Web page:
Actually untill quite recently it was only mandatory if you were below a certain income level. Since 2006 a certain package is mandatory for all.
Guess what, it works.

Anton said...

one of the flaws in this new bill from us congress it that the fine insurance companies have to pay for refusing to insure somebody is only 100 dollars aday. It will likely be less expensive for them in some cases to pay the fine and not insure.

PBurns said...

Anton, I think you are wrong on this. The law is 2,310 pages long (yes I am reading all of it) and I will post the link later when I get to work. As I recall (and memory is fuzzy after a few hundred pages of legal mumbo jumbo) the fines are $50,000 per violation and you can be deceritified from the exchanges (which is nearly fatal to the insurance company). The law itself, of course, is phased in over a number of years. A few things happen now, but a lot three or four years from now.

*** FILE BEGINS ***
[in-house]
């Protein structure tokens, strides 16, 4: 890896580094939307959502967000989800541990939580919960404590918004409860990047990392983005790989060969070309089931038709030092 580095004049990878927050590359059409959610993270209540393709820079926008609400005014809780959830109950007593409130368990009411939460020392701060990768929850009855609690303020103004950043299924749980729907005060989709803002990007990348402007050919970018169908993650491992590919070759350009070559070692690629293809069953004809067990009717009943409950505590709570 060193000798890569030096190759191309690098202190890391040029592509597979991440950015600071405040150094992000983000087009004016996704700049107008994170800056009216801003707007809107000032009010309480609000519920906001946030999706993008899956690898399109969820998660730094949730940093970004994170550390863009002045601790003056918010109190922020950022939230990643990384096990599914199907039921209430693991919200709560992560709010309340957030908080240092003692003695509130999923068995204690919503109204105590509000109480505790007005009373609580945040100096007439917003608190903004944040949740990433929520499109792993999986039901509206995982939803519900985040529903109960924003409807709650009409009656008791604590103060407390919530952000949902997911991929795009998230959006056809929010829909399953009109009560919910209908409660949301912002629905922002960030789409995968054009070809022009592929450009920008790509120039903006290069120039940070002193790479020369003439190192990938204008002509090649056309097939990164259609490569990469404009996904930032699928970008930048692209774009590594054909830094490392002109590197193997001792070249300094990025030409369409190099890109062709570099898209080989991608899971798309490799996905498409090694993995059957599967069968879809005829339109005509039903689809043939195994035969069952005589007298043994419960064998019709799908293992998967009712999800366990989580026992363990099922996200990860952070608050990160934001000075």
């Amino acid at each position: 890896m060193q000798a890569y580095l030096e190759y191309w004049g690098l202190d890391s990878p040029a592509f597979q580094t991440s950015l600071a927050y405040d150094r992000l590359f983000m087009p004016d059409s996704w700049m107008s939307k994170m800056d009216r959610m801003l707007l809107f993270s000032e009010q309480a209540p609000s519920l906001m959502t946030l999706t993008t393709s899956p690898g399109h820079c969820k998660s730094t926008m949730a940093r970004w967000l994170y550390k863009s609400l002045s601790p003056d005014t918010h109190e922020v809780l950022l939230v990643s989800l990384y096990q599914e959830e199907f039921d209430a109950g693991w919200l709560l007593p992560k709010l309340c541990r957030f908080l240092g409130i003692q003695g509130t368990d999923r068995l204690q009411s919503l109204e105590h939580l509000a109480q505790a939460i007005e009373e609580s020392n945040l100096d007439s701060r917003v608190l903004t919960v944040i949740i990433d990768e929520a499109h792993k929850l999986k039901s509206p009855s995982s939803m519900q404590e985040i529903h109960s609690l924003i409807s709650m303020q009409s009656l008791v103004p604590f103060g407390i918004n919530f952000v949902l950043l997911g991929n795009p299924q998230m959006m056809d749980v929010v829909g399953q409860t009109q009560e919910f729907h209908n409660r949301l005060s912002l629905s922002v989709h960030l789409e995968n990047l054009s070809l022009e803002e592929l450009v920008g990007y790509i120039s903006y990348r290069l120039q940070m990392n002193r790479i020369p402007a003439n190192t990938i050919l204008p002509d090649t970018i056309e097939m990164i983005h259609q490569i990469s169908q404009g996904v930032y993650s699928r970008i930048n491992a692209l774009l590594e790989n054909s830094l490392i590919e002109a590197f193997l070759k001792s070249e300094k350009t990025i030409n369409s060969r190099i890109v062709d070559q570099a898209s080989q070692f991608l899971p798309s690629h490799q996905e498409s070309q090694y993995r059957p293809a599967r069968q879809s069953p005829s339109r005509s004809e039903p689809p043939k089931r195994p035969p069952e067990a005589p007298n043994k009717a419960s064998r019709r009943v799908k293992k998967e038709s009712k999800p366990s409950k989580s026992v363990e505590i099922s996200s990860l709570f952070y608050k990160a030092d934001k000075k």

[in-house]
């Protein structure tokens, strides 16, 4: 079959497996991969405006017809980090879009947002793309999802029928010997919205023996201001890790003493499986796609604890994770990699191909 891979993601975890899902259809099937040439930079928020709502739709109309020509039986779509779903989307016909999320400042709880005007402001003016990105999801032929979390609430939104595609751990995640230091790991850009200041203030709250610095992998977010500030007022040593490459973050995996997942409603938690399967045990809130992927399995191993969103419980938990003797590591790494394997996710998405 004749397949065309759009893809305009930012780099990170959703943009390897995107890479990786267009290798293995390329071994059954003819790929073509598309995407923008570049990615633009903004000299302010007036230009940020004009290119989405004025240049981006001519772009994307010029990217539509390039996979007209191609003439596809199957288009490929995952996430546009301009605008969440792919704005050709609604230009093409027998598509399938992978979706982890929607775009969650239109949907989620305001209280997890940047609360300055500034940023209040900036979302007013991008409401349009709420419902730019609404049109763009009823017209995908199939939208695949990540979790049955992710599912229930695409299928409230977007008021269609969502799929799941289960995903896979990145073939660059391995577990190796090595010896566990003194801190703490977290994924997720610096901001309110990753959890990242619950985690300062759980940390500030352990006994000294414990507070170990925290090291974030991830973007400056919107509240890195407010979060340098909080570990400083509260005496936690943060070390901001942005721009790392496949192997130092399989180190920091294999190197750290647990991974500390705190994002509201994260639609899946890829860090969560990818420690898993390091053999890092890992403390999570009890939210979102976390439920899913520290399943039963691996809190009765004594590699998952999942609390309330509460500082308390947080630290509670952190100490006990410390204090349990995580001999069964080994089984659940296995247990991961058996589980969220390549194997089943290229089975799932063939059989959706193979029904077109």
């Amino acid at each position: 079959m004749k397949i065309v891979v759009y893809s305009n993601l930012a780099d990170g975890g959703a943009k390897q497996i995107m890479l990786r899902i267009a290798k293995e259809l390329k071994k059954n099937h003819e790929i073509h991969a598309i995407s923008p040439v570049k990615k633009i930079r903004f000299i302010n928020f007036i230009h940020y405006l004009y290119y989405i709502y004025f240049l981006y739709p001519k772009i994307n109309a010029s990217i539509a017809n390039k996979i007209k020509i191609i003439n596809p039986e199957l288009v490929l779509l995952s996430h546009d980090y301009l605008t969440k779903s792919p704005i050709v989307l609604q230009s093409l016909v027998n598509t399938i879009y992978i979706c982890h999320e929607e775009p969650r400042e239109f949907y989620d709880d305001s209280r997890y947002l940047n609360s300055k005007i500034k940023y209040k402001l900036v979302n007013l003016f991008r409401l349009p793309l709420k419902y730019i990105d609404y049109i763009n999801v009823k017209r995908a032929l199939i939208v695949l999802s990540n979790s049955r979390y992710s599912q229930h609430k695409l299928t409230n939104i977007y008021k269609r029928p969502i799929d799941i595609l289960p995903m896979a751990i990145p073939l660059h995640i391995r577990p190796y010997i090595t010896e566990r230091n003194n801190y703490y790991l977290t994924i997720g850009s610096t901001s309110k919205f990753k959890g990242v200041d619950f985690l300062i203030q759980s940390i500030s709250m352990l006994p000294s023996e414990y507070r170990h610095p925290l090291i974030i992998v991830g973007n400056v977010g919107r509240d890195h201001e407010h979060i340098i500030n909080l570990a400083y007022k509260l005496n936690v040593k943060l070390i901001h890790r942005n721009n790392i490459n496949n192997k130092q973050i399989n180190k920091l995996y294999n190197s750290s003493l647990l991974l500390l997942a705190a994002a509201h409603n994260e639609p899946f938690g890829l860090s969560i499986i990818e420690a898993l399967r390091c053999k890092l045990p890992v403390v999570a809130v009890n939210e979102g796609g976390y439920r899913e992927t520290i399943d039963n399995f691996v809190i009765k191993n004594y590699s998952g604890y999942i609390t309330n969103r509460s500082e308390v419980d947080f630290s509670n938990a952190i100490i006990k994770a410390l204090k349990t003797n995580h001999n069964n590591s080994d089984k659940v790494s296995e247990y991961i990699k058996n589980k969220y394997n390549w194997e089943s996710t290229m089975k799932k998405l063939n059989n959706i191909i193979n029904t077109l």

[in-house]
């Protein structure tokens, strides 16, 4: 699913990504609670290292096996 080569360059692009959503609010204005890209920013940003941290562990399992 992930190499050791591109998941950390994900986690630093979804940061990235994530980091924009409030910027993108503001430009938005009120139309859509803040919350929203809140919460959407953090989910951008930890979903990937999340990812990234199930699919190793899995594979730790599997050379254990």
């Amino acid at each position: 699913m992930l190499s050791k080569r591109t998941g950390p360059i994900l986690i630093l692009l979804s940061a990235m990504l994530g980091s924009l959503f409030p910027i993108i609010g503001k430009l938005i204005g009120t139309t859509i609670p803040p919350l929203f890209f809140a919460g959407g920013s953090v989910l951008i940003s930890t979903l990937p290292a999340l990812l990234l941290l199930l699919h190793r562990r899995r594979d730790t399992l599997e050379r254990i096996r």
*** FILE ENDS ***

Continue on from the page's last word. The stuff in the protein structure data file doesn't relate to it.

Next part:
Anton said...

Please let me know. One of the finest newspapers in the Netherlands reported that. And if its not true I would like to write to them to rectify it.

PBurns said...

Your newspaper got it wrong, and they seem to have gotten in wrong by snipping a few words off of a Michael Moore talking point.

First, the fine in question is $100 a DAY, which works out to $36,500 per person per year for denying health care coverage. That's just for starts, however ...

As noted earlier, the law is phased in. Adults with pre-existing conditions will be eligible to join a temporary high-risk pool (see Sec. 1101), which will be superseded by the health care exchange in the year 2014.

The health care exchanges, which begin in 2014, cover everyone and no one can be excluded, and plans can be tossed out for repeat violations (i.e. a death blow for an insurance company). Companies that cherry pick (exclude people because they are high-cost) are subject to the False Claims Act which means they can be excluded from ALL government business forever. Moore seems to have missed this. Oops!

Summary and full text here >>


Anton said...

I did say $100 per day :) So they didnt get that wrong.